House debates

Wednesday, 9 December 2020


Electoral Amendment (Territory Representation) Bill 2020; Second Reading

7:54 pm

Photo of Barnaby JoyceBarnaby Joyce (New England, National Party) Share this | Hansard source

I might start from where the obvious point is. As a person who's been in this building for 15 years, we're lucky in how a democracy works. A democracy works, but sometimes the numbers are tight, and the numbers are tight in both houses. You don't want to exercise that issue of leverage every day, because it makes things chaotic. But there comes a time when you should, and this is one of those times when you have to stand up and be noted and—not big-noted, but be noted—do the right thing. I'm sick of regional areas just losing and losing and losing again.

Our forefathers—and they were blokes—worked this out when they created the Federation. Tasmania got five seats. If you just go to one person, one vote, that can make life an absolute misery for those in the corner—for those in the corner of the Northern Territory; for those in the corner in the missions outside Alice Springs; for those in the corner around Katherine; and for those in the corner around Tennant Creek. I don't live there, but they're Australians. As Australians, they have a right to be heard in this chamber and not be diminished by the fact that, by some peculiarity of colonisation, they don't have the vote that other people have. That would be a complete indictment of what our views are as Australians.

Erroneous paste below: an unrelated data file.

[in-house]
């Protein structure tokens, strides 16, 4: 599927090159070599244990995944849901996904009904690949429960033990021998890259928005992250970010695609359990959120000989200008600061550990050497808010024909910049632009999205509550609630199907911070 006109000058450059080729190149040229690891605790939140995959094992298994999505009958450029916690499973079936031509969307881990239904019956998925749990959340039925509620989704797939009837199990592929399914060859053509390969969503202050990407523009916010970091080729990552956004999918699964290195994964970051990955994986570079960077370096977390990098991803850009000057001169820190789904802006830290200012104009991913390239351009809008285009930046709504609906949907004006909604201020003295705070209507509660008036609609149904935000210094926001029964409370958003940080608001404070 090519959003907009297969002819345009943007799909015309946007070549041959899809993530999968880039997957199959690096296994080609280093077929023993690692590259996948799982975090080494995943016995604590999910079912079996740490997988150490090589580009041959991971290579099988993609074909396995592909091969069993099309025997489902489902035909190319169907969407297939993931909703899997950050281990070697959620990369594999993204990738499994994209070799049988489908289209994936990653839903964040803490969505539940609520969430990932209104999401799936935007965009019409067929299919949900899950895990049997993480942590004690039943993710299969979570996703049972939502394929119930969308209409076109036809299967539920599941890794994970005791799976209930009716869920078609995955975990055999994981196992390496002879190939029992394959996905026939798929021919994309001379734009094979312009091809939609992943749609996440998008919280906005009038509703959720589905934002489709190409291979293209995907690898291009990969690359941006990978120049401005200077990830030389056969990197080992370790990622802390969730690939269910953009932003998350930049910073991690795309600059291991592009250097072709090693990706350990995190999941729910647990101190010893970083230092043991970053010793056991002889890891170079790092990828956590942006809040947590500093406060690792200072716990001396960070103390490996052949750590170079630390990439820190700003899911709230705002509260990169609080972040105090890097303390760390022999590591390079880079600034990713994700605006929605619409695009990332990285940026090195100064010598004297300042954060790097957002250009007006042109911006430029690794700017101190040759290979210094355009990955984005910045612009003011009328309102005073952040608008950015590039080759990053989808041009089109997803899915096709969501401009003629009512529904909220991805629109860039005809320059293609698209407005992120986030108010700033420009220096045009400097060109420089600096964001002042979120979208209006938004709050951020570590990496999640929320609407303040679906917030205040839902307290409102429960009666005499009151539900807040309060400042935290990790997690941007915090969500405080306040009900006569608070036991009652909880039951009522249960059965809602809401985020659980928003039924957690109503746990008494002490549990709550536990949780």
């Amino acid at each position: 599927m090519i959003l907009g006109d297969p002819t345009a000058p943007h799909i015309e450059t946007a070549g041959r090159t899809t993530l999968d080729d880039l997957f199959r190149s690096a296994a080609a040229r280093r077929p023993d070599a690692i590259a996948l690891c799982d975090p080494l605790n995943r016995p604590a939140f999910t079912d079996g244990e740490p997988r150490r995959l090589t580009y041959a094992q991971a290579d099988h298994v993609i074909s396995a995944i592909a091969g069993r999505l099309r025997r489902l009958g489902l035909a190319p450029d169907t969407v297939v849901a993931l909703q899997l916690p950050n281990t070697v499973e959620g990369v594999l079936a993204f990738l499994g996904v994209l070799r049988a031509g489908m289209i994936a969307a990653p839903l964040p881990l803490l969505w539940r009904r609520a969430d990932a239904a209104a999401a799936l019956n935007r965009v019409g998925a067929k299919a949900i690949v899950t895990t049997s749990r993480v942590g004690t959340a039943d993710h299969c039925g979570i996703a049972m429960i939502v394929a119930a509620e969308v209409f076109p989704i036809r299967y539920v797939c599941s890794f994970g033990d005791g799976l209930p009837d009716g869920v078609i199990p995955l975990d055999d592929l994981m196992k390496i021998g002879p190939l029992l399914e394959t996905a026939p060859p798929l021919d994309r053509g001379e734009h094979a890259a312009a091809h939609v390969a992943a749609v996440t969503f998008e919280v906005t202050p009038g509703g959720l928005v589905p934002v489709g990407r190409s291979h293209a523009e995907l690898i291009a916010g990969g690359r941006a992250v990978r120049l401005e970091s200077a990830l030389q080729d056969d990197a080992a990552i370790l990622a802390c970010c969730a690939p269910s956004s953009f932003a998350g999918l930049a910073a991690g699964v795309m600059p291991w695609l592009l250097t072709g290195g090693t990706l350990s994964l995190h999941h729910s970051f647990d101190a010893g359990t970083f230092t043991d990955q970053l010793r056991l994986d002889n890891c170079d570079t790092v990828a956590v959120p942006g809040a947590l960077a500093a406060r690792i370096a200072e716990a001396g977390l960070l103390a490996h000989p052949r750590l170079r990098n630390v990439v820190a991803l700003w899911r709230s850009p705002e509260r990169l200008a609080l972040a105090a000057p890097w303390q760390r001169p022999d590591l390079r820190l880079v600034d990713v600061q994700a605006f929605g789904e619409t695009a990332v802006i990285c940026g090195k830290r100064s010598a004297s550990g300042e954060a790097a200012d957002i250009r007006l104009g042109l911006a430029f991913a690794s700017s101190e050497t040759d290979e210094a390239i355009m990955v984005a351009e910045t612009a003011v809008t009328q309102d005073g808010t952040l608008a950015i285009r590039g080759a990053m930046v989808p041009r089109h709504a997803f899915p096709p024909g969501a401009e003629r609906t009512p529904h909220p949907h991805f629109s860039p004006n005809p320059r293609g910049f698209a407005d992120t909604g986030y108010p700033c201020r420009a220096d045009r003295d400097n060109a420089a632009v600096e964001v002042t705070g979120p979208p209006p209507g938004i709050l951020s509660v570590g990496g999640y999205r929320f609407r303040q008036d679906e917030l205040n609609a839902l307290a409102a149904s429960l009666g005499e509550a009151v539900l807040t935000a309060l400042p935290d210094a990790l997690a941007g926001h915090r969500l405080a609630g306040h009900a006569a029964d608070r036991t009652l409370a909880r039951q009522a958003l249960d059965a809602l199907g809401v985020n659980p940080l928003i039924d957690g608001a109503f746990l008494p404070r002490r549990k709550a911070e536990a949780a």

We believe in a fair go for people. The argument that was put before me at times was: 'Oh, but they don't vote for us. It's not our seat.' How absurd is that! What an absurdity if you start grabbing that argument. I don't come to this chamber just to represent people who believe in what I believe. God knows: most people in this chamber don't believe what I believe. You come to this chamber to represent people and make sure they are heard; that the most genuine representation is given to them; and that they can turn on the telly at two o'clock and see the member for Lingiari or the member Solomon, or the senators for the Northern Territory. That is why we are Australians. That is why we are in this parliament. We will not be beholden to some effervescent puritanical view. We must look to a deeper purpose as to why we're here.

I want to congratulate people who are not of my political ilk: the member for Solomon, the member for Lingiari and Malarndirri McCarthy. When I was a kid, she was Barbara—I've known Malarndirri McCarthy for a long, long while.

We're here to represent people, even if they're not on our footy side. We're here to stand up for them as well and make sure they're heard. This is a great thing for our parliament. It shows the parliament in a bipartisan way. With logic and forethought, we can work a way to bring fairness and decency. This is important.

I want to also acknowledge the support of others who quietly sat back and are not in this chamber tonight but made sure their voices were heard and that they stood up. This is a great night not just for the good people of the Northern Territory but for our nation. It says that our nation is not a puritanical nation. It does not live by some divine creed. It has the capacity to sit down and rationally, honestly and fairly figure out the issues that are before it, come out with a fair outcome, and put aside parochialism and animosities to make sure that the Australian people who watch this chamber, as the benefactor of the freedoms and liberties they have, see that it is a representation of them.


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